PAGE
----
Cut caffeine and tag bottles to curb Scotland’s booze culture, say Labour

Labour will outline new proposals for tackling Scotland's drink problem
Labour will outline new proposals for tackling Scotland's drink problem
Have your say

NEW laws aimed at tackling “Scotland’s drink problem” will be unveiled by Labour today.

The party’s proposals will target problem drinks such as Buckfast tonic wine and crack down on shops which sell alcohol to underage drinkers.

Labour is the only major party at Holyrood that opposes the Scottish government’s plans for a minimum alcohol price and today’s move is partly aimed at countering its growing isolation on the issue.

The proposed bill, which contains a total of 14 measures, will span public health and criminal justice policy and will be steered through parliament by a former doctor and senior police officer, both now Labour MSPs.

Dr Richard Simpson, the party’s public health spokesman, said: “Members of all political parties are determined to tackle Scotland’s drink problem, but unfortunately, there is no one magic silver bullet.

“This is a complex problem that requires complex solutions. That is why Scottish Labour are launching not just one idea, but a comprehensive package of measures that we believe will help crack the culture of alcohol in Scotland.

“By contrast the SNP government has come up with a single proposal and has drafted its minimum unit pricing bill so narrowly it has shut down other ideas.”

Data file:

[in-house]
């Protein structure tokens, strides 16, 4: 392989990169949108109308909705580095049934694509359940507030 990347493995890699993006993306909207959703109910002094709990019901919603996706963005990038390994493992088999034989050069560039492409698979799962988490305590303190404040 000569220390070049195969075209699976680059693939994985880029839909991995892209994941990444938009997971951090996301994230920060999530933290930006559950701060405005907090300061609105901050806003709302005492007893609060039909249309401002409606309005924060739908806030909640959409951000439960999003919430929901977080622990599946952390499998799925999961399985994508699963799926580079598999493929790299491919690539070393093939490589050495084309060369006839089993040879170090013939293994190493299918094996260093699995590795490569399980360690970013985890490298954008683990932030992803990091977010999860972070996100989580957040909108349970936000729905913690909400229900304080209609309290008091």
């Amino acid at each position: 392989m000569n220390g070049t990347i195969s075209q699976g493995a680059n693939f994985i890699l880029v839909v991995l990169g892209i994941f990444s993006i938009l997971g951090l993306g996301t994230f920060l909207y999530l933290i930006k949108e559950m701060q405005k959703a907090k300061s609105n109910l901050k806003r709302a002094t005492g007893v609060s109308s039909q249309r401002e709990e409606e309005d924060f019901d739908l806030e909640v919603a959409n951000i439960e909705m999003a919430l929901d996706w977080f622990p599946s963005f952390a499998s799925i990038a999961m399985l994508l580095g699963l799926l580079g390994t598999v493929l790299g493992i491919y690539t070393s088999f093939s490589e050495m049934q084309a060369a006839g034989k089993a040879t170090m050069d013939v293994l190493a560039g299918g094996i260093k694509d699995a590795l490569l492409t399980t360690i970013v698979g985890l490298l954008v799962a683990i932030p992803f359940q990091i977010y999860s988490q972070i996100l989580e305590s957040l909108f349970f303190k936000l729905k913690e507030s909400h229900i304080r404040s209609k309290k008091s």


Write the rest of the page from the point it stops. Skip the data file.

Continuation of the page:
The party will formally lodge its bill at Holyrood today and launch its consultation, entitled “Shifting the culture”.

The proposals include restricting caffeine levels in pre-mixed caffeinated alcohol drinks such as Buckfast, which research has found can increase aggression and anxiety and the likelihood of violence.

A previous Labour attempt to introduce a similar crackdown on Buckfast two years ago was rejected by MSPs.

Other proposed measures would see councils given powers to roll out “bottle tagging” in problem areas, following successful pilots in Dundee and Fife. Under this proposal, retailers would be asked to mark bottles with an invisible code, to allow police to trace the seller if young drinkers are found with a tagged item.

Arrest referral schemes designed to give individuals access to treatment and care services at the time of arrest, regardless of the eventual case outcome, are also proposed.

Labour also aims to close a loophole in the quantity discounting restrictions for multi-packs of drink.

Labour MSP Graeme Pearson, former head of the Scottish Crime and Drug Enforcement Agency, said: “People who supply alcohol to young people need to realise that they are not only breaking the law, but fuelling antisocial behaviour that makes other people’s lives a misery.”

However, it seems unlikely that the bill will secure the the SNP backing it would needs to be passed, after Labour’s opposition to minimum pricing. This will be introduced later in the year, with health secretary Nicola Sturgeon determined to crack down on cheap supermarket cider and wine, which can often cost less than water.